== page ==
Nurse Kathleen Hope Barnes' calling took her from the deserts of the Middle East to the jungles of New Guinea.
Her skills in what must have often been grim and demanding conditions earned her awards and accolades.
After leaving school Kathleen began her nursing training at the Children's Hospital in 1928 and gained experience in private and country hospital nursing.
When war was declared in 1939, Kathleen joined the Australian Army Nursing Service.
She was posted to the 2/2nd Australian General Hospital as a staff nurse and embarked for the Middle East in 1940, where she served at Gaza Ridge and Nazareth, Palestine, doing duty with a Bristish Hospital. She rejoined the 2/2nd in Egypt and nursed casualties from Greece, Crete and North Africa.
After a few months with the 2/4th Field Ambulance at Tripolia, Syria, Kathleen returned to Australia. In October 1942 she was sent to Port Moresby, rising through the ranks to Captain in August 1943.
In February 1945 she was among the first white women to return to New Britain following the Japanese invasion in 1942, where she was put in charge of the nurses staffing an Australian casualty clearing station at Jacquinot Bay.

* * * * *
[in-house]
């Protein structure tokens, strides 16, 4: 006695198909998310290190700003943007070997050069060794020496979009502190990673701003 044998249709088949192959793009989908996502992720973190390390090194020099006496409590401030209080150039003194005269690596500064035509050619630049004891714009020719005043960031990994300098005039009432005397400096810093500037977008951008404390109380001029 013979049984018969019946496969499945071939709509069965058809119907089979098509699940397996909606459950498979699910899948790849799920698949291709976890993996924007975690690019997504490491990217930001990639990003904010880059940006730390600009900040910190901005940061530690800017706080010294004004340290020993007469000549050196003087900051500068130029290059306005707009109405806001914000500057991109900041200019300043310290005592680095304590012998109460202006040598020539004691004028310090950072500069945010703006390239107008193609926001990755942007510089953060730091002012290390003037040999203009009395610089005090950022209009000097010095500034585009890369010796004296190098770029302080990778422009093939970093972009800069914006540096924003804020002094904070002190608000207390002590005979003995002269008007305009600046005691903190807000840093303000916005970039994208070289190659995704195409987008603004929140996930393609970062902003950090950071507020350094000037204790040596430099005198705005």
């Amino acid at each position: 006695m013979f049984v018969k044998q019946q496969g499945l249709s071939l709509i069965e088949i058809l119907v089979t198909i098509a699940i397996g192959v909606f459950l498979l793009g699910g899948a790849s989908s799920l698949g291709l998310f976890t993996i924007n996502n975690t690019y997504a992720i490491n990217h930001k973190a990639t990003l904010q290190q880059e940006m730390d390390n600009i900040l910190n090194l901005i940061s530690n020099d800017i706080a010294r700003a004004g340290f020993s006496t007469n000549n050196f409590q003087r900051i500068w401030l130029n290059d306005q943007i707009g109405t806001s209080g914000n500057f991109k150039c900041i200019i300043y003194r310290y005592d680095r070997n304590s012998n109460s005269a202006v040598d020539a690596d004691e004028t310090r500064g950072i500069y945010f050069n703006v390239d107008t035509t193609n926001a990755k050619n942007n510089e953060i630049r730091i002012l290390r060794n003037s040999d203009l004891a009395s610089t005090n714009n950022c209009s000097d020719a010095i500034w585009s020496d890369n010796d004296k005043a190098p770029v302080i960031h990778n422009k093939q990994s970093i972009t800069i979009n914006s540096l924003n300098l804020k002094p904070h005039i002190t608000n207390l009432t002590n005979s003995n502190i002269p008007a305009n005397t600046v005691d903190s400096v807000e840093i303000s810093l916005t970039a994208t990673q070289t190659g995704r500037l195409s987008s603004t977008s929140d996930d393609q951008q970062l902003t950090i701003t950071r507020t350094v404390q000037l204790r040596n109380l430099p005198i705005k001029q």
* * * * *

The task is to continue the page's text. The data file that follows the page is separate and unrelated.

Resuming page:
Back in Australia, Kathleen worked at the 110th Military Hospital, Perth. In 1947 she was awarded the Associate of the Royal Red Cross for her "outstanding devotion to duty and solicitude for soldiers." She was also mentioned in despatches for gallant action in the face of the enemy.
Shortly after being demobilised Kathleen worked as a district nurse in the Midland area for the Silver Chain District and Bush Nursing Association. Her outstanding ability was soon noted and in 1950 she became supervisor of the Alfred Carson Hosptial and Cottage Homes. In 1955 she was appointed metropolitan nursing superintendent.
From 1958 until her death she was treasurer of the War Nurses' Memorial Association.
In 1963 she was appointed an MBE for her "outstanding and meritoirous service in the nursing profession, both in wartime and in peace" and was made a fellow of the College of Nursing, Australia. She resigned from her position with Silver Chain in 1965.
Before her death in 1981 Kathleen was involved in establishing the War Nurses' Gallery in the Army Museum of Western Australia.